Despite the scandal surrounding cofounder John Weaver's serial sexual harassment of young men, the Lincoln Project still enjoys "tremendous" support from its donors, a senior adviser to the group said Monday.
"I've been talking to a lot of donors," said Stuart Stevens, a former GOP consultant who has stepped into a prominent role at the Lincoln Project after the Weaver scandal prompted a number of employees to resign. "The support is tremendous. Most of them have been involved in business and had a few rough times. They were drawn to Lincoln Project not because we were H.R. geniuses but because we knew how to fight and were willing to take on our own party. That hasn't changed."
Stevens made the remarks during an interview with the New York Times, which published a damning report on the inner workings of the Lincoln Project, and the group's failure to take meaningful action after learning the allegations against Weaver could be "potentially fatal" to the organization. The report, published Monday, prompted renewed calls for the group to disband, for reasons unrelated to its aptitude for human resources.
The Times reports that four of the group's cofounders—Wilson, Schmidt, Weaver, and Reed Galen—maintained a secret arrangement designed to enrich themselves while deliberately obscuring how donor money was being spent. The group funneled about $27 million to a consulting firm owned by Galen, roughly a third of its entire fundraising haul. The four men were then paid via the firm to avoid publicly disclosing the payments.
George Conway, a Lincoln Project cofounder who left the group in August, reiterated his call for the super PAC to be disbanded. "[The Lincoln Project] should shut down, absent full disclosure of its finances," Conway said in response to the Times report. "As this detailed story shows, there's simply too much money that hasn't been accounted for, and, I fear, never will be."
The story also prompted Democratic politicos to admonish liberal groups and individuals for supporting the group. "The Lincoln Project was nothing more than a shiny object designed to make money for its founders," said Guy Cecil, chair of Priorities USA, a Democratic-aligned super PAC. "There are so many critical progressive organizations that actually helped defeat Donald Trump that can use your support."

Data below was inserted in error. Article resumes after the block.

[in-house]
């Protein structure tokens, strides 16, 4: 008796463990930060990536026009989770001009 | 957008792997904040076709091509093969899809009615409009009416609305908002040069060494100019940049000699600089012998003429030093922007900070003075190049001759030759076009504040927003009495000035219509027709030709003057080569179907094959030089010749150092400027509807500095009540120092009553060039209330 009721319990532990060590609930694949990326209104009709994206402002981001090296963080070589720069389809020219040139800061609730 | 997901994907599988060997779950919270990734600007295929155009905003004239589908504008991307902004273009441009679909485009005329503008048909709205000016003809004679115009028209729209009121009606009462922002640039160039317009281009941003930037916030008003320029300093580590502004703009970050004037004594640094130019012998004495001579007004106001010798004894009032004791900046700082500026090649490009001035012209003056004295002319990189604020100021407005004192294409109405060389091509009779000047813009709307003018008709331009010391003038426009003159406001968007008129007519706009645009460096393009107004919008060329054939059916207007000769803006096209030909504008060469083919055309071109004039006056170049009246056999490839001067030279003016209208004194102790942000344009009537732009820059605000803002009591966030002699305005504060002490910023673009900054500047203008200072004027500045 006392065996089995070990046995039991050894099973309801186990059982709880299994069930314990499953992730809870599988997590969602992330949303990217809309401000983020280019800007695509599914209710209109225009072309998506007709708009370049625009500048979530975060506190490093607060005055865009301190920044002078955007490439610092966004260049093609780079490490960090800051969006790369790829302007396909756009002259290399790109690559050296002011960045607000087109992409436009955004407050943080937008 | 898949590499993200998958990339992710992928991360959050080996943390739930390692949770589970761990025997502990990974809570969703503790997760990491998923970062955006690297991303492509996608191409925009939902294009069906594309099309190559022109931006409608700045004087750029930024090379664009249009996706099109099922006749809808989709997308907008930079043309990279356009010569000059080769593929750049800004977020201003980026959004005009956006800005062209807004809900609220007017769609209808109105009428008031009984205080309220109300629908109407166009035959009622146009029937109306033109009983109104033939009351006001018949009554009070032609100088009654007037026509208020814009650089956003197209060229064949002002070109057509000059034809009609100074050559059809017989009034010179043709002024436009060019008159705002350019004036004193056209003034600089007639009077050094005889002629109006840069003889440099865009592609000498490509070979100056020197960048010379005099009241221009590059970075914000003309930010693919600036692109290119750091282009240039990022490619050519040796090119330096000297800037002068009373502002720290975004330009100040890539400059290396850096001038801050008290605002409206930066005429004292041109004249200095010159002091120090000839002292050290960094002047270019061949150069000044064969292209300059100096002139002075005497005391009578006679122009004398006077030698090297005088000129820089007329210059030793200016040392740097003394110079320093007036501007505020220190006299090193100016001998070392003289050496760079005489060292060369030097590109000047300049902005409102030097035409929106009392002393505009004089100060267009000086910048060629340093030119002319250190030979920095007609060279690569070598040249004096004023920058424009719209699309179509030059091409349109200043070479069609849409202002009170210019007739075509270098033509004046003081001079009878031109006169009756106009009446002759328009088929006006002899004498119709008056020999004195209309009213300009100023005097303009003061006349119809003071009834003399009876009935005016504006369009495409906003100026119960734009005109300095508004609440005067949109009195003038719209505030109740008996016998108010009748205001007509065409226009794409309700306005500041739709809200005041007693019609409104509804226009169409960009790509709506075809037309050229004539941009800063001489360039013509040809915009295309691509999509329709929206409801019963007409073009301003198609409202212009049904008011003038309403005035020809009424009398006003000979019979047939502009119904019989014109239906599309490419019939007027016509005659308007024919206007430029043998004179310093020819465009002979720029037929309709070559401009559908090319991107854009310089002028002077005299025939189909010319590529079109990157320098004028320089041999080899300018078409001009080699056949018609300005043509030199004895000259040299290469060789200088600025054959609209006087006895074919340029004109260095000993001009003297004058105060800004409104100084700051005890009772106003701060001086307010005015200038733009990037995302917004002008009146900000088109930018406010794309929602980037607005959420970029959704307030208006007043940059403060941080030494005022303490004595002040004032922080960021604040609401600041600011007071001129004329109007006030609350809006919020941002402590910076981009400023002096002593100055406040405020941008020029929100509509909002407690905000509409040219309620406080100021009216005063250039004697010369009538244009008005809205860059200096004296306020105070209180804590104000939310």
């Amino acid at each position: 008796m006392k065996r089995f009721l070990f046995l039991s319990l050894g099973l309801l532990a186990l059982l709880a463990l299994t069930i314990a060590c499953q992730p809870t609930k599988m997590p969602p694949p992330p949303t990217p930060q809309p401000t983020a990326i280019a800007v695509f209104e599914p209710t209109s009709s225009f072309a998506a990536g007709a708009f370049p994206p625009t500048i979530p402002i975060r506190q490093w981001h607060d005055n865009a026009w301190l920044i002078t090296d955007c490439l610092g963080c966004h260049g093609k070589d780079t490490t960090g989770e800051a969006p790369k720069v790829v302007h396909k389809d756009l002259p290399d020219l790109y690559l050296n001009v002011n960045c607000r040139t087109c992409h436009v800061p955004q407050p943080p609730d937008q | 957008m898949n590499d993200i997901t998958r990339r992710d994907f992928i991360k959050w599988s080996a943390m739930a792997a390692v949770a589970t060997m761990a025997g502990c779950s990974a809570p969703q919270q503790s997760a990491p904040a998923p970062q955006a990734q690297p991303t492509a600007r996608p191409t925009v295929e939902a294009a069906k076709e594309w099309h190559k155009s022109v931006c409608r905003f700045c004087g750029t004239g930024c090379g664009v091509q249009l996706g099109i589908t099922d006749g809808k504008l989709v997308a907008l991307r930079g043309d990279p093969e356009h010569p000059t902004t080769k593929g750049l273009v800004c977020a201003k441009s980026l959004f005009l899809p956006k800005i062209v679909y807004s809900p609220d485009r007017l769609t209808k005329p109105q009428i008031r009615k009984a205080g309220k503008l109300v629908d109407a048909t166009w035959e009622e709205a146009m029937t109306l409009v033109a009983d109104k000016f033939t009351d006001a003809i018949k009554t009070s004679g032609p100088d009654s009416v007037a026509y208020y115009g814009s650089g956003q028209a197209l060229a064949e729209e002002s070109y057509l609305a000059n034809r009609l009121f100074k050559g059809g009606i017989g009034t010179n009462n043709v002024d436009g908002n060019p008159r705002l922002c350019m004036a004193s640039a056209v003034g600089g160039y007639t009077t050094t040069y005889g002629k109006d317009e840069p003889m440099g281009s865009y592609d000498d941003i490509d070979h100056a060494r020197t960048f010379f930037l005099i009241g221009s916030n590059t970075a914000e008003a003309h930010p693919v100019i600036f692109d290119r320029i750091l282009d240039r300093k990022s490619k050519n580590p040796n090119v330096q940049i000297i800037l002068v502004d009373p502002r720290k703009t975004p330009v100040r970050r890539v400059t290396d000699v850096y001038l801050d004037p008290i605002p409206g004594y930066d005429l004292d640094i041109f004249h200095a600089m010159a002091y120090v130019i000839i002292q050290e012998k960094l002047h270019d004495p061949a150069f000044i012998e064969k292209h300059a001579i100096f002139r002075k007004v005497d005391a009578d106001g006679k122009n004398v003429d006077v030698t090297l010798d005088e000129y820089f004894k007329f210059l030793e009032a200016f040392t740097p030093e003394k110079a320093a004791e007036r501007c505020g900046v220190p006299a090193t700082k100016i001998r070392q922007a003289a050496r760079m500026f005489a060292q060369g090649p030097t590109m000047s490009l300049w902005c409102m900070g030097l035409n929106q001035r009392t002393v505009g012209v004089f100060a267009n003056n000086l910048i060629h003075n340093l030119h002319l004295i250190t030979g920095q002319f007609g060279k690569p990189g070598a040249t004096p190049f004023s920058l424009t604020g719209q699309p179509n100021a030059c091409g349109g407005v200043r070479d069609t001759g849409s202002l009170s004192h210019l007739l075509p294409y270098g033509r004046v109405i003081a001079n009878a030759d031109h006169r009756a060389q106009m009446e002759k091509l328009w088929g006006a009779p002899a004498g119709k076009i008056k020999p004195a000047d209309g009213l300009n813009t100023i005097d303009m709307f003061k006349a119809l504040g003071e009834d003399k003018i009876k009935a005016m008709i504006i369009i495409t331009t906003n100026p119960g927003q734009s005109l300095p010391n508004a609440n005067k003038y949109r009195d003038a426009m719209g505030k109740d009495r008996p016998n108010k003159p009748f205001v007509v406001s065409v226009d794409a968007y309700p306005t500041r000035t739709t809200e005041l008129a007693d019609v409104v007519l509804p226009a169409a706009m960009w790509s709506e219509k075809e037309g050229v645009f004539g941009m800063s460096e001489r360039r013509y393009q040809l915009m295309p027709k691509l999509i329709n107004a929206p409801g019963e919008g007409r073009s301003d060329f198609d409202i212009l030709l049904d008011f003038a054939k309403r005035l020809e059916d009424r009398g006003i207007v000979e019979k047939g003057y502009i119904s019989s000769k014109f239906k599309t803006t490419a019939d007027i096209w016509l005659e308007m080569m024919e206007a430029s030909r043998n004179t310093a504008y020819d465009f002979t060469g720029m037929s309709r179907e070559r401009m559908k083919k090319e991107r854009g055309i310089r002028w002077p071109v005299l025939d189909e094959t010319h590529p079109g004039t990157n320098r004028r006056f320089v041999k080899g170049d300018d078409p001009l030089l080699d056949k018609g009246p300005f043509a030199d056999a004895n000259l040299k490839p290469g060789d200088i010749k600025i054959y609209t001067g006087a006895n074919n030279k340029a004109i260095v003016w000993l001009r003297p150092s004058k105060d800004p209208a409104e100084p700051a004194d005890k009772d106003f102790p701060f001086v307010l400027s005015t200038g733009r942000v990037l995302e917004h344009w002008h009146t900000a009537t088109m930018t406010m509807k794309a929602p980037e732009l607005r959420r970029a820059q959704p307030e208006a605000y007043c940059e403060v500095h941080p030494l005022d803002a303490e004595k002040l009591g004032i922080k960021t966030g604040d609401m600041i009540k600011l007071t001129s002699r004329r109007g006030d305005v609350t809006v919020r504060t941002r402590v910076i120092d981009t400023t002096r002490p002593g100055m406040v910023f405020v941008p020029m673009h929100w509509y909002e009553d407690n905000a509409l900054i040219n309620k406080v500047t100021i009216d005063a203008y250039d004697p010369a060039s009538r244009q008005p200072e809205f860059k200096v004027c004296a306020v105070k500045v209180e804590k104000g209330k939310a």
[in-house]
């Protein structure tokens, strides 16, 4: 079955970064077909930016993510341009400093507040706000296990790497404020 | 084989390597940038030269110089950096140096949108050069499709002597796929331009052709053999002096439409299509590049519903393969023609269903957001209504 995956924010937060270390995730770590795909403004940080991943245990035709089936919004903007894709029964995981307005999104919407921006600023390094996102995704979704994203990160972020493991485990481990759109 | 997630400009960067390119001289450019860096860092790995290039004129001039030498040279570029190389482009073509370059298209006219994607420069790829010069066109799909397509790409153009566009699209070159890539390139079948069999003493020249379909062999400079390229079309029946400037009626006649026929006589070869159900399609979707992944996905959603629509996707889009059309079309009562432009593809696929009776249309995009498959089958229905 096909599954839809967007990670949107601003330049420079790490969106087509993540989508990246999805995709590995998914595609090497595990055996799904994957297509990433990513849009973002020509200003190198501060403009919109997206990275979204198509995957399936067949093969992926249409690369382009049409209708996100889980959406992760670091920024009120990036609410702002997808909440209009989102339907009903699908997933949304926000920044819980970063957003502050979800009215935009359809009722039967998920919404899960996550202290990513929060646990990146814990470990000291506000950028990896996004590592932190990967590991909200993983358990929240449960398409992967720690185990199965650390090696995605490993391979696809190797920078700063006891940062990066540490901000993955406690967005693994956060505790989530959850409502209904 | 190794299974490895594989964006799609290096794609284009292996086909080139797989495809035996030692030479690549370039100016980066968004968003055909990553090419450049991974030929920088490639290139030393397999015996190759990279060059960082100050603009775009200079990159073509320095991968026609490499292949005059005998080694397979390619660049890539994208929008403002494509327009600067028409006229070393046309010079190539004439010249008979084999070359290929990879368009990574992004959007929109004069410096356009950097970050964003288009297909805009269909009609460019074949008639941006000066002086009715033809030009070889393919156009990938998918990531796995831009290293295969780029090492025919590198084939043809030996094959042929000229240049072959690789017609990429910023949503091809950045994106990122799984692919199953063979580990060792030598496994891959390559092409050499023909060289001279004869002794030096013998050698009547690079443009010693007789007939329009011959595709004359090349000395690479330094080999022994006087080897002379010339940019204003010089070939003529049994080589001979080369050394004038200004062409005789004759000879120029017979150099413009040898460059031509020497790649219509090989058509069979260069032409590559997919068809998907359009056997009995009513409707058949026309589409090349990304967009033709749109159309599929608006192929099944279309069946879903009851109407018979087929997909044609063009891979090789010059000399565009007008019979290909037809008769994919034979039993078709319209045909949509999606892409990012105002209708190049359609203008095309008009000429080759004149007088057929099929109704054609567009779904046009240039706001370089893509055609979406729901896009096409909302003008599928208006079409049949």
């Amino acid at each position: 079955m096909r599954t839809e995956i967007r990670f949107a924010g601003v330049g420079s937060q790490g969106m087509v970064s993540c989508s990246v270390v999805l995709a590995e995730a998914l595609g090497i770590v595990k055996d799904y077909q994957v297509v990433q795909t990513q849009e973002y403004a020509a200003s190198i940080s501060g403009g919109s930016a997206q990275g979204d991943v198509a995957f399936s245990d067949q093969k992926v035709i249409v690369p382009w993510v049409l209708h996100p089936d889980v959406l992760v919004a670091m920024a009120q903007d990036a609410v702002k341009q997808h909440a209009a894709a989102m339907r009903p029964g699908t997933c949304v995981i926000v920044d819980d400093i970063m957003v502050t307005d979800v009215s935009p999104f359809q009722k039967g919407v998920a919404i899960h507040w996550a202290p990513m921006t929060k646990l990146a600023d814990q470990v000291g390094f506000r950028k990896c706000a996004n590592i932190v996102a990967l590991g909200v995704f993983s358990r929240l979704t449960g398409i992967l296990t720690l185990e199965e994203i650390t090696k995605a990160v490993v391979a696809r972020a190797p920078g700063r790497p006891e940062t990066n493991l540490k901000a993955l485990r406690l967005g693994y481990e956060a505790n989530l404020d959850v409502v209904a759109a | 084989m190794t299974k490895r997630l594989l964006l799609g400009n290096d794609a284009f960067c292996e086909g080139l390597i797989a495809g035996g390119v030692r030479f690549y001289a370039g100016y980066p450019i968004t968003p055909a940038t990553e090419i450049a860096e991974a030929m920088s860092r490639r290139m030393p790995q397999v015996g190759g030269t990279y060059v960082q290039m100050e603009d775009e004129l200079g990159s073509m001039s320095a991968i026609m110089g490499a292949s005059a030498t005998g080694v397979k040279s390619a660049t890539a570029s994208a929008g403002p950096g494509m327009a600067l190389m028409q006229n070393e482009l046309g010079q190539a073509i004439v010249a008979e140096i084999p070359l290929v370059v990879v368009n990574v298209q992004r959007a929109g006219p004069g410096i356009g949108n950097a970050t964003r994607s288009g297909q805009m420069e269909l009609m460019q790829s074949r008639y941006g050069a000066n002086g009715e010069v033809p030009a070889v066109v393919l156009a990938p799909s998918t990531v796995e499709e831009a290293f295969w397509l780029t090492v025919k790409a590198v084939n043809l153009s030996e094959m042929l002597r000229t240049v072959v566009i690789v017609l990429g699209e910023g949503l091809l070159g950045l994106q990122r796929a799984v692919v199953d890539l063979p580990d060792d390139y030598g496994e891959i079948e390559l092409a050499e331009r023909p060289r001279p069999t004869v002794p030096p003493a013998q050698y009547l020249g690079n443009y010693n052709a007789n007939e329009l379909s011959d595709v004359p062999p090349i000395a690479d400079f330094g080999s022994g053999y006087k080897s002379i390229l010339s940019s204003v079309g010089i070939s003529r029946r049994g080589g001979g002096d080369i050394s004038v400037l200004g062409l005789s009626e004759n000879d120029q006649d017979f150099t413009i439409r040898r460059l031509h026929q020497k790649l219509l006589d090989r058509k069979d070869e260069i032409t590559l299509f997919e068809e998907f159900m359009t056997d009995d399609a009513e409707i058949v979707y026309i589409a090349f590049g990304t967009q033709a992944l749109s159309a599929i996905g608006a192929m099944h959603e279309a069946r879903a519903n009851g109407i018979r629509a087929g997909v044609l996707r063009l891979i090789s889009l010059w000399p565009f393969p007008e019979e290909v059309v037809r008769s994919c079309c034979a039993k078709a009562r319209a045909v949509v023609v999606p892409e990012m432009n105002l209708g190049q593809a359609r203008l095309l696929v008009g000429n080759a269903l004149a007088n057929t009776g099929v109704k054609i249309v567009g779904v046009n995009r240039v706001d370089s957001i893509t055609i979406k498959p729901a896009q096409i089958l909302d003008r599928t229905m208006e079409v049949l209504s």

According to the Times, some Lincoln Project members were informed of allegations against Weaver—who resigned earlier this year after admitting to sexually inappropriate behavior—in January 2020, a month after the group was founded. Founding members Steve Schmidt and Rick Wilson have repeatedly denied having knowledge of Weaver's predatory interactions with dozens of young men until the Times reported on them in early February.
Senior members of the Lincoln Project were also made aware of an email containing detailed allegations of Weaver's inappropriate behavior in June 2020, according to the Times. The email, written by an employee for a company hired by the Lincoln Project, argued that the allegations against Weaver were "potentially fatal" to the organization. This prompted the super PAC to launch what appears to have been an extremely limited internal review of Weaver's conduct led by general counsel Matt Sanderson. Weaver himself was never interviewed.
The Lincoln Project recently announced that the law firm Paul Hastings would conduct its own review of the group's finances and handling of the Weaver scandal. The firm's credibility, however, is undermined by the fact that several senior partners are Lincoln Project donors. In the meantime, the firm's ongoing investigation has allowed the Lincoln Project to avoid public comment on the matter.
Not only did senior Lincoln Project members appear to ignore the serious allegations against their colleague, but they also planned to partner with Weaver on a potentially lucrative business venture, TLP Media, that was expected to launch shortly after the 2020 election. The media project never launched, but could still be revived if donors continue to open their wallets.